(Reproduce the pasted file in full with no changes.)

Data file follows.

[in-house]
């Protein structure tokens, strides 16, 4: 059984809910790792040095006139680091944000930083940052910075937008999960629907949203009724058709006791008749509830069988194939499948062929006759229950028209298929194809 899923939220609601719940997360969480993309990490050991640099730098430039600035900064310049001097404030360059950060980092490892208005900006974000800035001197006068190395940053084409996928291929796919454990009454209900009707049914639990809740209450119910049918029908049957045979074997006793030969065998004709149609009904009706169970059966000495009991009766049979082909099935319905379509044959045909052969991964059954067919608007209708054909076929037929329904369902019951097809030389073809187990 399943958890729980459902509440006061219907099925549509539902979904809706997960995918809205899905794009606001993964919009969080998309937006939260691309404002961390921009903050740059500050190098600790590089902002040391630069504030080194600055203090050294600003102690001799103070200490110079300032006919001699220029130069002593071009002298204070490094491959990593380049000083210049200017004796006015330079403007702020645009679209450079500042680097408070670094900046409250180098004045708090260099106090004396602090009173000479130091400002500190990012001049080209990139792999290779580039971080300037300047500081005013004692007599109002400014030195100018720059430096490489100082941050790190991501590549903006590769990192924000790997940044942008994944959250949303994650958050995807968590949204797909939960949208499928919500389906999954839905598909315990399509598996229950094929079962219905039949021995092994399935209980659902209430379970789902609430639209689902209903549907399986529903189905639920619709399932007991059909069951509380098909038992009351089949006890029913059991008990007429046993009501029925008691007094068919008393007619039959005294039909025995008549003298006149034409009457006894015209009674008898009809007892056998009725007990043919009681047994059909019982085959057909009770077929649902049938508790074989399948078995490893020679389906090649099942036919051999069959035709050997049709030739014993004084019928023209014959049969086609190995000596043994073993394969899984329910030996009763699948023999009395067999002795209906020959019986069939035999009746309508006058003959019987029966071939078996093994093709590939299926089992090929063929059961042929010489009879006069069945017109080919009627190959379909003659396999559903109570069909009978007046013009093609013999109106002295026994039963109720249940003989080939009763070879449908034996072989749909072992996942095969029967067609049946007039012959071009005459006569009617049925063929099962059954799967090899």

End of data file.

[in-house]
């Protein structure tokens, strides 16, 4: 059984809910790792040095006139680091944000930083940052910075937008999960629907949203009724058709006791008749509830069988194939499948062929006759229950028209298929194809 899923939220609601719940997360969480993309990490050991640099730098430039600035900064310049001097404030360059950060980092490892208005900006974000800035001197006068190395940053084409996928291929796919454990009454209900009707049914639990809740209450119910049918029908049957045979074997006793030969065998004709149609009904009706169970059966000495009991009766049979082909099935319905379509044959045909052969991964059954067919608007209708054909076929037929329904369902019951097809030389073809187990 399943958890729980459902509440006061219907099925549509539902979904809706997960995918809205899905794009606001993964919009969080998309937006939260691309404002961390921009903050740059500050190098600790590089902002040391630069504030080194600055203090050294600003102690001799103070200490110079300032006919001699220029130069002593071009002298204070490094491959990593380049000083210049200017004796006015330079403007702020645009679209450079500042680097408070670094900046409250180098004045708090260099106090004396602090009173000479130091400002500190990012001049080209990139792999290779580039971080300037300047500081005013004692007599109002400014030195100018720059430096490489100082941050790190991501590549903006590769990192924000790997940044942008994944959250949303994650958050995807968590949204797909939960949208499928919500389906999954839905598909315990399509598996229950094929079962219905039949021995092994399935209980659902209430379970789902609430639209689902209903549907399986529903189905639920619709399932007991059909069951509380098909038992009351089949006890029913059991008990007429046993009501029925008691007094068919008393007619039959005294039909025995008549003298006149034409009457006894015209009674008898009809007892056998009725007990043919009681047994059909019982085959057909009770077929649902049938508790074989399948078995490893020679389906090649099942036919051999069959035709050997049709030739014993004084019928023209014959049969086609190995000596043994073993394969899984329910030996009763699948023999009395067999002795209906020959019986069939035999009746309508006058003959019987029966071939078996093994093709590939299926089992090929063929059961042929010489009879006069069945017109080919009627190959379909003659396999559903109570069909009978007046013009093609013999109106002295026994039963109720249940003989080939009763070879449908034996072989749909072992996942095969029967067609049946007039012959071009005459006569009617049925063929099962059954799967090899």